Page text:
Saturday, October 26, 2013

Weekend Wonderings: Do we need preservatives in anhydrous products? How do we use glycerin as a silicone substitute? And how to do I add water soluble things to anti-frizz sprays?

In this Newbie Tuesday post on lotion bars, AZ asks: Do we need to add any preservative to them? Or all oil only creations do not need preservatives?

No, we don't need to add preservatives to oil only products. We add preservatives to water containing products because the beasties that grow in our products will need water to live, so those that don't contain water don't need preservatives. You can add anti-oxidants to your anhydrous or oil only products in the form of rosemary oleo resin or Vitamin E, but you don't need to add preservatives if they are not going to be near or contain water.

Can I point out how happy I am that you want to preserve your products? Yay! 

Related posts:
When do we add a preservative?
Back to the very basics: What we need to know about making any product, part 1

Someone asked me how to do this in an e-mail I can't find at the moment. You don't. Glycerin is a water soluble ingredient that draws water from the atmosphere to your skin or hair. Silicones are oil soluble ingredients that create a layer of emolliency on your hair or skin and keeps water out. Using glycerin in the place of silicones will do the exact opposite of what you want and will make your hair feel really sticky and horrible.

If you want a substitute for silicones, you can use various oils to get that emolliency or you can use a silicone substitute, depending upon your goal. I've heard that broccoli oil is a good subtitute, but it has a broccoli smell to it, which means it won't even make it through the front door of my house so I won't be testing it out in my workshop!

In this post on anti-frizz sprays, Marjolein asks: I really like this frizz spray but now am looking to add silk to it... And there my knowledge stops. Liquid silk is waterbased so i guess i have to use an emulsifier now...BTMS with silicones as i learned from your blog. How would you reccomend for me to adjust the silicon spray to incorporate a bit of waterbased ingredient? Thank you in advance!!!

You're right. To add a water based ingredient to an oil soluble product, you have to add an emulsifier. But the moment you add BTMS to this product, you've turned it into a conditioner, not an anti-frizz spray, so my suggestion is to leave this one alone and get yourself a good leave in conditioner recipe you like and add your silk to that.

How do you add an emulsifier to this product? I wouldn't. I'm not saying you can't, but by the time you add the emulsifier, add some water, add the silk and preservative, and so on, you have a leave in conditioner with a ton of silicones and you don't have a silicone spray any more.

Join me tomorrow for more Weekend Wonderings!


marjolein said...

thank you for sharing your knowledge once again!!!:)

Mich said...

Thanks for sharing this helpful information! I have noticed that most products make my hair feel oily.

Jodi said...

Thank you for continually posting about the proper use and importance of preservatives!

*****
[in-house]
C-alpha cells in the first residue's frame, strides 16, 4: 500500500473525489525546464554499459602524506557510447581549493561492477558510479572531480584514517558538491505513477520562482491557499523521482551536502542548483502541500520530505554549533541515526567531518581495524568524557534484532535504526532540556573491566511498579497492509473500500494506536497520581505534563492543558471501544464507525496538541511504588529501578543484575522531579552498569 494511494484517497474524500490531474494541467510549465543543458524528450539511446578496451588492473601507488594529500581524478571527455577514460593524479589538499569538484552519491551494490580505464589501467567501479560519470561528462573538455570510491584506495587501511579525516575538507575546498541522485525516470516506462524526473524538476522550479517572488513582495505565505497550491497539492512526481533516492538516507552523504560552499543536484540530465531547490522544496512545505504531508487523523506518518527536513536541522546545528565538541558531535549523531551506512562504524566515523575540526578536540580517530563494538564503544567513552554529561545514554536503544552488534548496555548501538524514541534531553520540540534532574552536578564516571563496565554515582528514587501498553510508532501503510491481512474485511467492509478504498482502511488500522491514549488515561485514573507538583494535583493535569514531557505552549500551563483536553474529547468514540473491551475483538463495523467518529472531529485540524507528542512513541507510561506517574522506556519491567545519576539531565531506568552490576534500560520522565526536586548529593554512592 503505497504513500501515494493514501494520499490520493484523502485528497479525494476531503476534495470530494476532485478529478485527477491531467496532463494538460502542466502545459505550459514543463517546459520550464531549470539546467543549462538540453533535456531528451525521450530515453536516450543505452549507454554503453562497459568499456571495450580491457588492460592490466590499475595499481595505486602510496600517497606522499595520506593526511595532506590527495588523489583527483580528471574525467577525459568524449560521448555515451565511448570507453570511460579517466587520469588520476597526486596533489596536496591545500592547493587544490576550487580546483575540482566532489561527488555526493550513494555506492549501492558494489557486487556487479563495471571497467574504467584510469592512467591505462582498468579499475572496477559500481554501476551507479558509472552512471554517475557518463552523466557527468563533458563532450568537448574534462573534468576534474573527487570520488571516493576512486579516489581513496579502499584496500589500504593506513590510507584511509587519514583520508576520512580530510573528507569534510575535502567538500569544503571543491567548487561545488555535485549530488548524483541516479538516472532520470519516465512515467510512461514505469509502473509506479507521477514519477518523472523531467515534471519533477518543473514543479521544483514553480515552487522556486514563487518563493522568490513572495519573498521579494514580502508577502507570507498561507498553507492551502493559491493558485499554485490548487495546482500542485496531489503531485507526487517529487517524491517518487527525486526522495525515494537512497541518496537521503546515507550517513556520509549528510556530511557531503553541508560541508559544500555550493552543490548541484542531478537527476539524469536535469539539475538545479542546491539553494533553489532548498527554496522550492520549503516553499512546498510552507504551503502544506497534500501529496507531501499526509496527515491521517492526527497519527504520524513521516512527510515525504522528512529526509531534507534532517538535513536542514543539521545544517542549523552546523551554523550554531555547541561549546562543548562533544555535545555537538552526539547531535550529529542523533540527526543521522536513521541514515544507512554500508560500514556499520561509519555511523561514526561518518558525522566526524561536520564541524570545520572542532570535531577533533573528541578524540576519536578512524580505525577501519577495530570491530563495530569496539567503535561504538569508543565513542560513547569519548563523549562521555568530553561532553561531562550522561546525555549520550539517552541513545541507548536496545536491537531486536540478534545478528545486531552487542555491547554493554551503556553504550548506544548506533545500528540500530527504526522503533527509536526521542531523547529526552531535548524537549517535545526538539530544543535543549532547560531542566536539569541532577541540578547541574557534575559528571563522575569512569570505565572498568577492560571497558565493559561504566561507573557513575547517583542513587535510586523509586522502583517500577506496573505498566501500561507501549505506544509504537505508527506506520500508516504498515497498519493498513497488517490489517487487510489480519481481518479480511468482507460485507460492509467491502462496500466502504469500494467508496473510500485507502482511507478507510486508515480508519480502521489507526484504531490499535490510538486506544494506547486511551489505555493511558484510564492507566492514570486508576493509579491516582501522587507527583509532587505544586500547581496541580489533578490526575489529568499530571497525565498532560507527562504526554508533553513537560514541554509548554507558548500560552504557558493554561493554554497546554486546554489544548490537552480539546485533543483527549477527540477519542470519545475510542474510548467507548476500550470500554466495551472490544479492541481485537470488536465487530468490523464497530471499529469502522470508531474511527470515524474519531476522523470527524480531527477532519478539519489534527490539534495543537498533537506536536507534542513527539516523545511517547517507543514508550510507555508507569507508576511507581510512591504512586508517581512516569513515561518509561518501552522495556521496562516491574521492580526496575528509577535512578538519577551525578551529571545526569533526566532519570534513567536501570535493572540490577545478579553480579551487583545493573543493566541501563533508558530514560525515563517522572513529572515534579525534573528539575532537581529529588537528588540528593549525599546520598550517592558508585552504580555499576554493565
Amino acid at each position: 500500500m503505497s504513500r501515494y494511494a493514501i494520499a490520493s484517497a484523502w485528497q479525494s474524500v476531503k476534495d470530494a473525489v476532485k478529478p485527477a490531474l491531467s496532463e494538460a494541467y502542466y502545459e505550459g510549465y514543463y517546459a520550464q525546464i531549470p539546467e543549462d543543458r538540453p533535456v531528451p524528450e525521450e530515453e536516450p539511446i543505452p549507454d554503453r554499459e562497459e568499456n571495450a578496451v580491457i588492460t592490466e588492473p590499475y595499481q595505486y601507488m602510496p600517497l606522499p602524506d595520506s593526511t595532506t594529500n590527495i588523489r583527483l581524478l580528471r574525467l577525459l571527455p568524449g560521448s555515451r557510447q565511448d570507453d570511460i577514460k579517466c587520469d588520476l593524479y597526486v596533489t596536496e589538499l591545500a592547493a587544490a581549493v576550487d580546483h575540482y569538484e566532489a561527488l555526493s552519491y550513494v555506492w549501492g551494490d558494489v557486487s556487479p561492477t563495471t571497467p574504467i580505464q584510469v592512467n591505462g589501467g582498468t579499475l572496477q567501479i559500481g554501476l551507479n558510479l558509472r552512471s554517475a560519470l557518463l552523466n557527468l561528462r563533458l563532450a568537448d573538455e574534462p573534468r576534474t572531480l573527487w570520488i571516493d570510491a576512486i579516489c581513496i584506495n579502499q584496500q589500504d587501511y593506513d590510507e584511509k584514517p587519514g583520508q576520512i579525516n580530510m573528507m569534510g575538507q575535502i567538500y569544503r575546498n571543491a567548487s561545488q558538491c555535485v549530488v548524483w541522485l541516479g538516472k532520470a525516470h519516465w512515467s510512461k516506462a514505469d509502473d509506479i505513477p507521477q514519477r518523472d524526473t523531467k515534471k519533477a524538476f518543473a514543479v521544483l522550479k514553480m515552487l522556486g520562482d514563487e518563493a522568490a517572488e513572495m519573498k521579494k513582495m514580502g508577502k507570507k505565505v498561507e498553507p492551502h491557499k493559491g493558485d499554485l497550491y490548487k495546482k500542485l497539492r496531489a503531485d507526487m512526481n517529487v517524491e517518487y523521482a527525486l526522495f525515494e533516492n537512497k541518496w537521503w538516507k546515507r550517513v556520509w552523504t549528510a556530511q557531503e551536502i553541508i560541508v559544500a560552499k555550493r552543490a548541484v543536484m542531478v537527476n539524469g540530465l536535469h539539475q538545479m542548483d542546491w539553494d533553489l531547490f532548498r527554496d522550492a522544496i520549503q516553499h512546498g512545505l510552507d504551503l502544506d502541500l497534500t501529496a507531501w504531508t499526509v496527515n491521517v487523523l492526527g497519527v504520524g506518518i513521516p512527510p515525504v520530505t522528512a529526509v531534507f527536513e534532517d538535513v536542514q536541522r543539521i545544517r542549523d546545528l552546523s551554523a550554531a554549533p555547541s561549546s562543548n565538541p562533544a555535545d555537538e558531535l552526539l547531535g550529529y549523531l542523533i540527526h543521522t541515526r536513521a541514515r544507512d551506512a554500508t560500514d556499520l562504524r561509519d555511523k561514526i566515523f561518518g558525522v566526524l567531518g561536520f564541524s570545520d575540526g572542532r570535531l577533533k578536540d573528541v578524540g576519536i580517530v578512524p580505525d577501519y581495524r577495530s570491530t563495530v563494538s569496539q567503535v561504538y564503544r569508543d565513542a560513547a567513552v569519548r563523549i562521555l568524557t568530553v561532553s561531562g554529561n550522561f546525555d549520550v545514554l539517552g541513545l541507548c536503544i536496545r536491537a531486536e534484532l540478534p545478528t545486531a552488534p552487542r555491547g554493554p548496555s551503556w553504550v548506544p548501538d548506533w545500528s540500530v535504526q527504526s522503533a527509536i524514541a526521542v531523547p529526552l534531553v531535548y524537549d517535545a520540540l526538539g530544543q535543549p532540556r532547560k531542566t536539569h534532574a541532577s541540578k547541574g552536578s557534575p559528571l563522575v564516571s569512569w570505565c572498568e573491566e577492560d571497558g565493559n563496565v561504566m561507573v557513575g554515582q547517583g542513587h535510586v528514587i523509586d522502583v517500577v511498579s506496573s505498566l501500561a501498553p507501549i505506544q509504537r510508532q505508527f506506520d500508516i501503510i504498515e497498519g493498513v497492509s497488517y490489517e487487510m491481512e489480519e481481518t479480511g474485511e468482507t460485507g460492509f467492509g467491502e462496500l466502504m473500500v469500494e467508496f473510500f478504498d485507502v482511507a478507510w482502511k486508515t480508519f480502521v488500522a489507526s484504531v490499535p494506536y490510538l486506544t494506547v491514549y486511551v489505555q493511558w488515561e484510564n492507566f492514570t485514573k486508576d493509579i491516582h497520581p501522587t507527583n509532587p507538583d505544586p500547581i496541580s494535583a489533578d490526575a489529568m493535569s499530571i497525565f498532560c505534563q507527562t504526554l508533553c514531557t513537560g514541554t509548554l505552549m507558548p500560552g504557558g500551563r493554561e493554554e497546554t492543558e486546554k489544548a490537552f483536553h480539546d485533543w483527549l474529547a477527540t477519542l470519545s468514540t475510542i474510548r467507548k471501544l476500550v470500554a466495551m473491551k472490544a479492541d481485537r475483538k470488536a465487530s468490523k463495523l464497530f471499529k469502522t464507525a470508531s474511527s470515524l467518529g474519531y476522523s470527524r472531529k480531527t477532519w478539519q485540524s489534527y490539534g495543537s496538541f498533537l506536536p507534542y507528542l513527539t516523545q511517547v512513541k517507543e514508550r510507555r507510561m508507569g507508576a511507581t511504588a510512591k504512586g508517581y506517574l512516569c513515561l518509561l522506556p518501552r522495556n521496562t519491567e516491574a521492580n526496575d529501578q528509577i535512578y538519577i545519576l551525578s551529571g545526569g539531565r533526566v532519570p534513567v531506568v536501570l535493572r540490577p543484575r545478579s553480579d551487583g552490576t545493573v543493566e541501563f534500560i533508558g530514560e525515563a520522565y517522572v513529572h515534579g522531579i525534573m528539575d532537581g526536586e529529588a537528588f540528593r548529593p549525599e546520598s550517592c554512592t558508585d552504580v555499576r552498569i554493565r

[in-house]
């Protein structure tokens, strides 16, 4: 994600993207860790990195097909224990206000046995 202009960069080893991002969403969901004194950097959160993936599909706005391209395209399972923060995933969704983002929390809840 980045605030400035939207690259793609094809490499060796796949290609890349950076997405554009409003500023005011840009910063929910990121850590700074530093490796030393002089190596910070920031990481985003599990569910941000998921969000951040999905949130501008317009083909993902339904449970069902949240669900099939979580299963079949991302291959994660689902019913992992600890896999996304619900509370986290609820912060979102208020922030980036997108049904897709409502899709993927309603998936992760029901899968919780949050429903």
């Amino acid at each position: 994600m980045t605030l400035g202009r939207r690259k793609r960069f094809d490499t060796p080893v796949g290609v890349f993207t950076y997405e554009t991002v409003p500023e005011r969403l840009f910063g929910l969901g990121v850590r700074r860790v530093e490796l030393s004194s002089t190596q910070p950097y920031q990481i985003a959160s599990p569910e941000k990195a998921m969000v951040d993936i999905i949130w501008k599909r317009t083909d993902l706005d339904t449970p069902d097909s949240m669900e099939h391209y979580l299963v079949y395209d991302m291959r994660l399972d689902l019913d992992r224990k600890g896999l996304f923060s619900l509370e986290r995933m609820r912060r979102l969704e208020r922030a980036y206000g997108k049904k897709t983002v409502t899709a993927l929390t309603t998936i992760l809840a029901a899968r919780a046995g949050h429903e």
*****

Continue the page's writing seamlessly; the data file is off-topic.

My friend just showed me a high-end spa “Lotion” she purchased a few months ago. It had separated, was lumpy and did not look appealing. I read the ingredients and found no preservatives. The ingredients are typical of what we would use, e.g., aloe juice, shea butter, emulsifying wax, vitamin E and essential oils, to name a few. No mention of preservatives.

I was hoping that the preservatives were added at less than 1% - until a visit to the website confirmed otherwise. This is what is written:
“…I make small quantities and use only the freshest ingredients... No chemical preservatives are used in any of the products I create...“

No preservatives! How can people remain in business when they don’t seem to fully understand the ingredients and chemistry?

robyn m said...

A question regarding salicylic acid. Since it is oil soluble do you think I could mix it with polysorbate 80 before adding it to aloe juice? I know I could just use aspen bark or willow bark instead but was just wondering if this would work.

Susan Barclay-Nichols said...

Hi Robyn. Salicylic acid isn't oil soluble, it's water and alcohol soluble. I've written more about this in today's Weekend Wonderings.

Hi Jodi. What a great conversation starter! I've put it into today's Weekend Wonderings!

Anonymous said...

Glycerin is an excellent leave in product for very curly and natural hair in humid climates. We curlies have been using it for years. As it catches humidity from the air, it keeps curls hidrated and well formed, without frizz. Curly hair is very dry so glycerin is a miracle product. It is a must in every curly routine. Only it should not used in very dry weather because it would drive water out of your hair. When you say it´s a bad idea to use it directly on your hair you may be talking about straight hair, but that is not everybodys type of hair.

Anonymous said...

I am the same anonymous from the previous comment. As you state that yoy don´t like anonymous comments, I add that my name is SofĂ­a. Thanks

Susan Barclay-Nichols said...

Hi Sofia. I didn't say that glycerin wasn't good for your hair - it's great for normal to dry hair! - but that it isn't a substitute for silicones because they don't serve the same purpose. I've written many times that glycerin is great for dry hair to moisturize, much better than oils are! Does it drive water out of your hair in dry weather? Check out this post.